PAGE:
The Doctor is going to Sherwood Forest.
I feel ya Clara (though what are you wearing?) I love Robin Hood too. Vigilante types with a charming smile and the law unto themselves. Give me Robin Hood and Sir Percy Blakeney any day over Superman. When I first heard that Mark Gatiss was going to be penning a Robin Hood related episode for Peter Capaldi’s first season of Doctor Who, I nearly wet myself. All my favorite things rolled into one. If there’s something I love more than Sherlock Holmes it may just be Robin Hood. And that’s everything from the original Middle English ballads to that foxy fox to the horrible Kevin Costner movie (because omg Alan Rickman). Robin Hood: Men In Tights was my first Mel Brooks film and I could probably quote it word for word. I love the stories so much I have a truly horrible and cheesy German Robin Hood musical on DVD (and you can totes watch parts of it on YouTube).
So, you can understand my excitement that The Doctor is going to meet Robin Hood.
“But wait just a gosh darn tootin’ minute!”, I hear everyone say, how can The Doctor and Clara go see Robin Hood? He’s just a story…
Ahem. Allow me to enlighten you. All legends come from somewhere, correct? Everything has a starting point, whether it’s someone’s imagination or, more likely, there is some one or a few people who inspire a story that becomes a legend. There’s always that spark that starts it all. Robin Hood is no different.
As a senior history major back in the day of my undergraduate degree, I had to take Historical Methods, in which we devised our own research topic and had to write a twenty-five page paper on the subject. I had been seduced by medieval history and so I decided to research and write about the legend of Robin Hood and fourteenth century English bandit culture. My thesis was to determine why England needed an outlaw hero and the societal determinates that contributed to this. Also, was Robin Hood a real person?
Wait, fourteenth century? Wasn’t King John in the TWELFTH century?! Everyone knows Robin Hood went up against the evil and corrupt King John who totally usurped the throne from his amazing and brilliant big brother Richard right? I mean, Richard totally wasn’t an arrogant douchebag who barely spent any time in England at all and got an arrow in the FACE because he was being such a boasting twerp, right? And what do you mean John wasn’t a lion who sucked his thumb?!
You would be correct. King John ruled from 1199-1216. But that’s not when the original Robin Hood ballads first appeared. No, the first written record of Robin Hood was in the 1377 poem, The Vision of William Concerning Piers Plowman by William Langland.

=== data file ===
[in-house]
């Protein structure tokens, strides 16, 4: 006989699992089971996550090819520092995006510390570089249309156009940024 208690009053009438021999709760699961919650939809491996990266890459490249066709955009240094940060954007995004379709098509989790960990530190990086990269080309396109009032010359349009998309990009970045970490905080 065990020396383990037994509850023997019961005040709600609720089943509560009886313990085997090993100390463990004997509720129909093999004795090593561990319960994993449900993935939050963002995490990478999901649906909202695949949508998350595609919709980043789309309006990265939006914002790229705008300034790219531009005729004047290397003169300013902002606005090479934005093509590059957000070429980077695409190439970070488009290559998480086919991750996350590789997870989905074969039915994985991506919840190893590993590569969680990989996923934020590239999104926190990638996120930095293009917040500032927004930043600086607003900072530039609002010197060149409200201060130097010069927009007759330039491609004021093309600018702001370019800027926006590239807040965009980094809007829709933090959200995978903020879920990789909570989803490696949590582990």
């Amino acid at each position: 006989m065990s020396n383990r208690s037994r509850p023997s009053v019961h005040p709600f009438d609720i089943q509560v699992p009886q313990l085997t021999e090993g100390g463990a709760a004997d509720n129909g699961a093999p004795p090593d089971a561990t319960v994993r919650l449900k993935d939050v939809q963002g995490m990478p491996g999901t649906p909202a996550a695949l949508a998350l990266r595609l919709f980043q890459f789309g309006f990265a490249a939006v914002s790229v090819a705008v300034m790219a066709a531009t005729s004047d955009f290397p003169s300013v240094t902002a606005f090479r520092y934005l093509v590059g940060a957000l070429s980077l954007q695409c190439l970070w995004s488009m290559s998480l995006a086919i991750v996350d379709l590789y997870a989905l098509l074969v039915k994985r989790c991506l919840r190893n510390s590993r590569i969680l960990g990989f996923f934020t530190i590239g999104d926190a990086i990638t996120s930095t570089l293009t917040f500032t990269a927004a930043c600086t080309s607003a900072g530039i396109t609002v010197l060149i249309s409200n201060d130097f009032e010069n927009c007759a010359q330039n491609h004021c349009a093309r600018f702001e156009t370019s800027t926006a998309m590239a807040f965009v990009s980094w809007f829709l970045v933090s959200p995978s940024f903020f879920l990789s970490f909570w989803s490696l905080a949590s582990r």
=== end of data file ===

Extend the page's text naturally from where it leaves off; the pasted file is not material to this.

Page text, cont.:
‘If I shulde deye bi this day-me liste nought to loke;
I can noughte perfitly my pater-noster- as the prest it syngeth,
But I can rymes of Robyn hood-and Randolf erle of Chestre,
Ac neither of owre lorde ne of owre lady-the leste that evere was made.’
That’s the first thing that appears for awhile, and then The Gest of Robyn Hode comes along at 13,900 words of exciting Middle English. We’re introduced to Robyn himself, as well as Lytell John, Willyam Scarlok, the Sheriff of Nottingham and a king… by the name of Edwarde. Not John. Not Richard. Edward. There were three Edwards between the thirteenth and fourteenth centuryand it’s the latter two that I decided must be the Edward of the ballads. Not only was the fourteenth century a very turbulent time politically and socially, it’s also when banditry was at its height in the midlands of England, aka, where Sherwood Forest is.I explain this a bit more eloquently in the paper, as evidence below (click to enlarge):
Just to burst your bubble a bit more, the Sheriff of NOttingham? Not that bad of a guy. Overworked and underpaid, sheriffs in medieval England had a lot of crap to put up with and, naturally, weren’t very well liked. Moreover, the Robin Hood of the ballads and potentially historically, was a bit of a jerk.
Steal from the rich and give to the poor? Puh-lease. Robin was not a philanthropist. He stole from the rich and went to the casino. He took it for himself and his rag tag followers. He made life hellacious for the Sheriff and ended up beheading him. Yeah, you read that right. Robin Hood was a bit of a douche.But what is important to take away from this is that Robin wouldn’t have operated in Nottingham. That’s just where the sheriff was based. He had a much larger area to survey and maintain and according to the ballads, it was Barnsdale that Robin was originally from. It’s all in the same area, but hey, historical accuracy for the win. Here’s a map (which will ultimately make more sense in the greater context of the entire thesis, also click to enlarge)!
For those who love the tale of Maid Marian and Robin, hate to break it to you… but she and jovial Friar Tuck were fifteenth century additions. They weren’t in the originals. Sorry Marian.
I was and still am, very proud of this paper. I lived and breathed it for weeks on end and I read a lot of Middle English and did my own translations. I also won an award for it (the Richard and Miriam L. Mix Award for Excellence in Historical Writing for 2009 if curious). So I genuinely hope those of you who do, enjoy reading it. It’s a fun paper and while it’s very much so a history thesis, I hope it always reads in an entertaining way.
So go on then, learn something about the “real” Robin Hood ;)
Clicking on the graphic below or this link will allow you to read and download my original thesis and learn about how Robin Hood came to be in all its glory. It includes an appendix and bibliography for further reading. Huge thanks to my history professor and amazing advisor on this thesis, Dr. Cullen Chandler, as well as the library team at Lycoming College, who helped me dig this old thing up. I hope you enjoy reading it as much as I enjoyed writing it.
Regardless, I think we can all agree that Robin Hood was one sly dog who really liked green.